The death toll from a powerful earthquake that rocked parts of Peru and neighboring Ecuador rose to two on Monday, with more than 30 people injured, authorities said.
Sunday's 8.0-earthquake hit a sparsely populated region of Peru's Amazon basin region but was felt over a wide area.
Reports were still coming in Monday from remote areas affected by the quake, which also rattled the capital Lima and other cities where frightened residents rushed into the streets.
"We have two dead because of the earthquake. The second victim is a 15-year-old who was hit on the head" by falling rubble at his home, Civil Defense Coordinator Ricardo Seijas told Chanel N television.
The teenager died of his injuries after begin taken to hospital in Peru's northern region of La Libertad.
The other victim, a 48-year-old man, was reported Sunday to have been killed by falling debris while he slept at his house in Cajamarca in northern Peru. The quake struck at 2:41 am (0741 GMT).
Seijas said 15 people had been injured, with several hundred buildings destroyed or damaged.
The quake was the most powerful to hit the earthquake-prone country in 12 years, Peru's President Martin Vizcarra said, adding that it blocked roads, damaged a bridge and knocked down houses.
"It is an earthquake affecting the entire Peruvian jungle," he said.
One of the most dramatic moments captured on social media happened in Yurimaguas, the town closest to the epicenter. Video from the police station shows the police chief shouting at his subordinates to quickly open the jail cells and get inmates outside.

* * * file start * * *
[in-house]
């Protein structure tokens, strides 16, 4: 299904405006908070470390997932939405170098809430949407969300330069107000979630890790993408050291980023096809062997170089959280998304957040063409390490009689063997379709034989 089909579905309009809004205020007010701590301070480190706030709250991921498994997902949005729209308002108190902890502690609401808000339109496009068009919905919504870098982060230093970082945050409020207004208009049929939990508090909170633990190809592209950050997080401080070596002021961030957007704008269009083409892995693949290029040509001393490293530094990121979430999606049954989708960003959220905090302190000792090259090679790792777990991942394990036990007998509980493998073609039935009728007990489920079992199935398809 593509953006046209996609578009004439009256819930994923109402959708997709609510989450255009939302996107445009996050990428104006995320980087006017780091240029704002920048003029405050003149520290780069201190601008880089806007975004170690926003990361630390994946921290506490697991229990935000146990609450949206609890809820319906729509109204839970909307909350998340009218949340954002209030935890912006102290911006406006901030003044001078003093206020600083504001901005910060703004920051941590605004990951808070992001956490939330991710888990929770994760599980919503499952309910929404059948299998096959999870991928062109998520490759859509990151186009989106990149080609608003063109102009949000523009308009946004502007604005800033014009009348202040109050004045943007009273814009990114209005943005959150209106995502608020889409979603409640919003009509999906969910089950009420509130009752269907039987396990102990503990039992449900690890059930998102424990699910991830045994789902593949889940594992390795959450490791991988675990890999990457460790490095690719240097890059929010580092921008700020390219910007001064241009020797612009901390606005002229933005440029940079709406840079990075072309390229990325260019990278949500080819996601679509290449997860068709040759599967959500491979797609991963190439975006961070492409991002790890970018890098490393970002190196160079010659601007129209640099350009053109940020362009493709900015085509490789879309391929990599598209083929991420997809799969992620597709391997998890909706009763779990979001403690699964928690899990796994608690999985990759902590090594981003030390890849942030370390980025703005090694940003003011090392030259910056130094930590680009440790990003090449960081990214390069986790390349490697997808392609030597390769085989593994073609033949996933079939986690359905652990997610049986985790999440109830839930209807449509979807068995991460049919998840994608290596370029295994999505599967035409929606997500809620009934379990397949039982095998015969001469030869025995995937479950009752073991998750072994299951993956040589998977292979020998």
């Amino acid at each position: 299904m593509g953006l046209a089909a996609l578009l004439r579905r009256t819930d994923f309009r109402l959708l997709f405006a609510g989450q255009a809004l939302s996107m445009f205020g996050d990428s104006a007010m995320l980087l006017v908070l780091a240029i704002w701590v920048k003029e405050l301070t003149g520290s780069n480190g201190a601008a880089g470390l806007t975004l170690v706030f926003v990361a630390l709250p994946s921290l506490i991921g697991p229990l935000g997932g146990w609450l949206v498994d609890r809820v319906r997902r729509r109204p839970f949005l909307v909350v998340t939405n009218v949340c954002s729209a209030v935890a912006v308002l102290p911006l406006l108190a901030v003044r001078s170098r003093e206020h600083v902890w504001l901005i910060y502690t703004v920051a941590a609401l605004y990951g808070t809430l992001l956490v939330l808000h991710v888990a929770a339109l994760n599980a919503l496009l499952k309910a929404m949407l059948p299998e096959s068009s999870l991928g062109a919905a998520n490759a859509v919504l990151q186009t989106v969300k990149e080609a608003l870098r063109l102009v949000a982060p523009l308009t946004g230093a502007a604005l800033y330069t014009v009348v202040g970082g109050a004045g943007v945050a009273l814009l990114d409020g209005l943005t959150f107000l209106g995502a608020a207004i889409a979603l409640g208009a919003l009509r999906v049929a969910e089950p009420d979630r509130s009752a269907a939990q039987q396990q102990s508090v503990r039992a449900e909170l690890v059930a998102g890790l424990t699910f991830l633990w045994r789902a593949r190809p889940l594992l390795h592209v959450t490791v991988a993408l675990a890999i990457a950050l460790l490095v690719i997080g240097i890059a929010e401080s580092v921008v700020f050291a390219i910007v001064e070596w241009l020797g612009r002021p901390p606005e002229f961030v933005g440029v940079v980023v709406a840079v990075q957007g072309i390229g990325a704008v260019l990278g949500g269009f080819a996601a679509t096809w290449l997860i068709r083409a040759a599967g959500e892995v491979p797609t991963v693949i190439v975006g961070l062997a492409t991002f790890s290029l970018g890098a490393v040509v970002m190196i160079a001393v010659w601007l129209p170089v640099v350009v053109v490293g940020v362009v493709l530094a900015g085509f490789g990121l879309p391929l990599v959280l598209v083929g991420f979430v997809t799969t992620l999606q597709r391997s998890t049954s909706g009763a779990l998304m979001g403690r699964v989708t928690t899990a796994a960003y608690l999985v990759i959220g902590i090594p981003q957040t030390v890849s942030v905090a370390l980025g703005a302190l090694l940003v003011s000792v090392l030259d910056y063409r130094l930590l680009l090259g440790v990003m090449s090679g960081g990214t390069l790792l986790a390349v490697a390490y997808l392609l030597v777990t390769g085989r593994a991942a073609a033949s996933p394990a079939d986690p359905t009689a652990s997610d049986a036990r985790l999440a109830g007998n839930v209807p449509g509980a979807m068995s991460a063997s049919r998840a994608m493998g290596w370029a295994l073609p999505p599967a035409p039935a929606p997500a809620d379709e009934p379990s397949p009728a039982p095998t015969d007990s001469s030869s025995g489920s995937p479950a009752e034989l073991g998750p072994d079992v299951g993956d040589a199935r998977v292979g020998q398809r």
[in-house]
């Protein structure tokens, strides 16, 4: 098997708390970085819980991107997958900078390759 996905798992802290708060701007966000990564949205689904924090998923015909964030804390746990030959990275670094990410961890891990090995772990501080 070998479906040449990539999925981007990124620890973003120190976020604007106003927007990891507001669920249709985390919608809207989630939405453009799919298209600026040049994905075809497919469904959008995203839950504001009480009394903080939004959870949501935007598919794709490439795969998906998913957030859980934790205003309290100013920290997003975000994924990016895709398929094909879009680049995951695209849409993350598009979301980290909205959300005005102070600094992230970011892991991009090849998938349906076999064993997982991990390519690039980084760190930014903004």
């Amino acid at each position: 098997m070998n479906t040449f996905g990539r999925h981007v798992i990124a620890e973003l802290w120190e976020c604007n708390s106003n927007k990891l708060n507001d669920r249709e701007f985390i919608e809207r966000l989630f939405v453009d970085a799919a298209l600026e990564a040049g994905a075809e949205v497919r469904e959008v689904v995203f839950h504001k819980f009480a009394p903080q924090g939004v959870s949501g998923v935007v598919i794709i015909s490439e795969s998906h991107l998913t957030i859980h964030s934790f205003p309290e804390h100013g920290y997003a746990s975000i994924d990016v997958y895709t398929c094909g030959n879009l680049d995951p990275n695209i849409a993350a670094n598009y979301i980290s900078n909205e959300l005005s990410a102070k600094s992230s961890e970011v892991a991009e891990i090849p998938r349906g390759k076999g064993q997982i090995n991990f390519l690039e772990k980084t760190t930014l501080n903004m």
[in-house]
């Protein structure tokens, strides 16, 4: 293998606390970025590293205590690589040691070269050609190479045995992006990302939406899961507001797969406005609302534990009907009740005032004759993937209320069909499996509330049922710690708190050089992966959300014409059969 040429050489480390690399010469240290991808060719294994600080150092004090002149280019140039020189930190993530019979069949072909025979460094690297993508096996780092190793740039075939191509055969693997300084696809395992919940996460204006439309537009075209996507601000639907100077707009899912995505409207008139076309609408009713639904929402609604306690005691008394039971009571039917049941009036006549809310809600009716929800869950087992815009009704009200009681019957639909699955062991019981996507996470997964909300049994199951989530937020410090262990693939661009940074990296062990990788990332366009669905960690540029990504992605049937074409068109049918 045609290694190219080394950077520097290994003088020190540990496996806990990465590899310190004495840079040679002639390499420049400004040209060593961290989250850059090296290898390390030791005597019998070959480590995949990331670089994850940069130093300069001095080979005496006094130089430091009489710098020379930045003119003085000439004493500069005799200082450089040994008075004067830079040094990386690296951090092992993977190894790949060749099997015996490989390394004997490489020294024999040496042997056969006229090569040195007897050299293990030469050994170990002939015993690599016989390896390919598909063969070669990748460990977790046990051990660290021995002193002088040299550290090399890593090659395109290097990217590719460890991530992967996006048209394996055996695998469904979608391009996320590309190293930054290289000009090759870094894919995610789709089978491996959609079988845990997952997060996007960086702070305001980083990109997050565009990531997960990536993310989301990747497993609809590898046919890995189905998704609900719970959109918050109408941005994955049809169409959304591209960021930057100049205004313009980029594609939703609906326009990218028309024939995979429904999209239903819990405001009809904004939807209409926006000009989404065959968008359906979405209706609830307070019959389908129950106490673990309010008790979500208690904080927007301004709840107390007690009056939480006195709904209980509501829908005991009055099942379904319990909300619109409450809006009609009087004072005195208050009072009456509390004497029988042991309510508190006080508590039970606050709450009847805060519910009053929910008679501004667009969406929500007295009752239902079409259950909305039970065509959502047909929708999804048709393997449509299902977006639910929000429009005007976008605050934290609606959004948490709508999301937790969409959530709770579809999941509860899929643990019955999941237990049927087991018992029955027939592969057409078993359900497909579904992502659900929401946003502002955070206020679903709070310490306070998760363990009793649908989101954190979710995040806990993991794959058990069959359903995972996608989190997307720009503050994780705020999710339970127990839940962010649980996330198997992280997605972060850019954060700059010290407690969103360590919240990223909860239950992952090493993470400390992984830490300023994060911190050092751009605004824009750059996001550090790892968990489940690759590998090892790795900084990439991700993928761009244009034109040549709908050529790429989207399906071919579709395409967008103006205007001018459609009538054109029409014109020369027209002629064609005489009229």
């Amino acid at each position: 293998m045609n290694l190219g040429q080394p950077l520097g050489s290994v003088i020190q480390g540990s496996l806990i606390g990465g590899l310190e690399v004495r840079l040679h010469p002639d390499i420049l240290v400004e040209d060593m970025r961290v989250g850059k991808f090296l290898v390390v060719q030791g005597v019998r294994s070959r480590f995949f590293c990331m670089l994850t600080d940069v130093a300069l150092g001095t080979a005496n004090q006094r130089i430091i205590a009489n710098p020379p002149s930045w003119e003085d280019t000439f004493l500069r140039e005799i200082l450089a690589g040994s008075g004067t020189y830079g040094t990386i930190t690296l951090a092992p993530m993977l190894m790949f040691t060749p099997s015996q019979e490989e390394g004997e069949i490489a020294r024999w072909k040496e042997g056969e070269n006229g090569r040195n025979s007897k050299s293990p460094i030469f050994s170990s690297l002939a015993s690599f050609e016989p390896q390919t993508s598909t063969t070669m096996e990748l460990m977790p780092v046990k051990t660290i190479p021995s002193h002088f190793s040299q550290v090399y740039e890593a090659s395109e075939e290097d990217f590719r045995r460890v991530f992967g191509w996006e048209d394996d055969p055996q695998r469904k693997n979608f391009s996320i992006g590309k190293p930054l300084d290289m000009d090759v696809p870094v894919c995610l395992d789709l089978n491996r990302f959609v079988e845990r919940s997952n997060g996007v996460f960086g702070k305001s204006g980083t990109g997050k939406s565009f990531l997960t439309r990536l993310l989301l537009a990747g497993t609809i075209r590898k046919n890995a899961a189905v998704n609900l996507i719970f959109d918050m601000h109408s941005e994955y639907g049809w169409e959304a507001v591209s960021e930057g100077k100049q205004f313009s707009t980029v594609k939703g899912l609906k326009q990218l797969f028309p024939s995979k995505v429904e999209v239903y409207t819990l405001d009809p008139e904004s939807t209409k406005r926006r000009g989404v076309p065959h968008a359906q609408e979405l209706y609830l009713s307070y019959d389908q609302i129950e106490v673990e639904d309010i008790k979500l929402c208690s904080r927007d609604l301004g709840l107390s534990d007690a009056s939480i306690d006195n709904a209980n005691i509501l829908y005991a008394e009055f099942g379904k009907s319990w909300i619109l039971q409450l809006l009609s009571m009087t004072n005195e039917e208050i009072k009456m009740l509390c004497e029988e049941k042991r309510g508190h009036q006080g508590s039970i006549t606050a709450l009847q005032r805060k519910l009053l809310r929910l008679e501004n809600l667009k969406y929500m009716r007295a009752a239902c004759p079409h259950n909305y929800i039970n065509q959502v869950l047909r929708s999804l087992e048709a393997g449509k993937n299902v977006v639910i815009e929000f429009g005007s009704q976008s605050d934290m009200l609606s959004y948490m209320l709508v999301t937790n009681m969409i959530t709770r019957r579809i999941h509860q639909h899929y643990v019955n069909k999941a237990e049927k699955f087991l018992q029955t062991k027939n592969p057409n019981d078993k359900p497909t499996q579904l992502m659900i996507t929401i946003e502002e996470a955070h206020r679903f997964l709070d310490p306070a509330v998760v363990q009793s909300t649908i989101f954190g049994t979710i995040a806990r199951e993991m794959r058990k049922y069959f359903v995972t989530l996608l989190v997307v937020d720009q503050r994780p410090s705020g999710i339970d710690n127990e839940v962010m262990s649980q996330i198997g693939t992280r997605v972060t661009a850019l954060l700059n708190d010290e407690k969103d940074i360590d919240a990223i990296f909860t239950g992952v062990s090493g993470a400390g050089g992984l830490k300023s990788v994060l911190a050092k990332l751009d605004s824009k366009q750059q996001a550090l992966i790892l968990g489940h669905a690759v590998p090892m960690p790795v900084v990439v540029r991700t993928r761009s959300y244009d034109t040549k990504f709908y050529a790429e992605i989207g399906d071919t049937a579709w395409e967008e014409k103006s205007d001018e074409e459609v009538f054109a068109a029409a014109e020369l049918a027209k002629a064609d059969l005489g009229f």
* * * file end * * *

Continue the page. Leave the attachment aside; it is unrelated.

"The earthquake is strong!" he is heard yelling. "Open the cells! Help with the detainees, get one each!"
Arri Pezo, the mayor of Lagunas, 75 kilometers from th epicenter, said many residents who fled from their homes later stayed in the streets for fear of aftershocks.
"You could not walk at the time of the earthquake, things were falling," Pezo told RPP radio.
Reports said 15 people had been hurt in Ecuador, where power-cuts were reported in parts of its Amazon basin region. Peruvian media said the tremor was also felt in parts of Colombia and Venezuela.
Peru lies on the so-called Ring of Fire -- an arc of fault lines that circles the Pacific Basin and is prone to frequent earthquakes and volcanic eruptions.
The South American country records about 200 earthquakes a year, most of them going unnoticed by the public.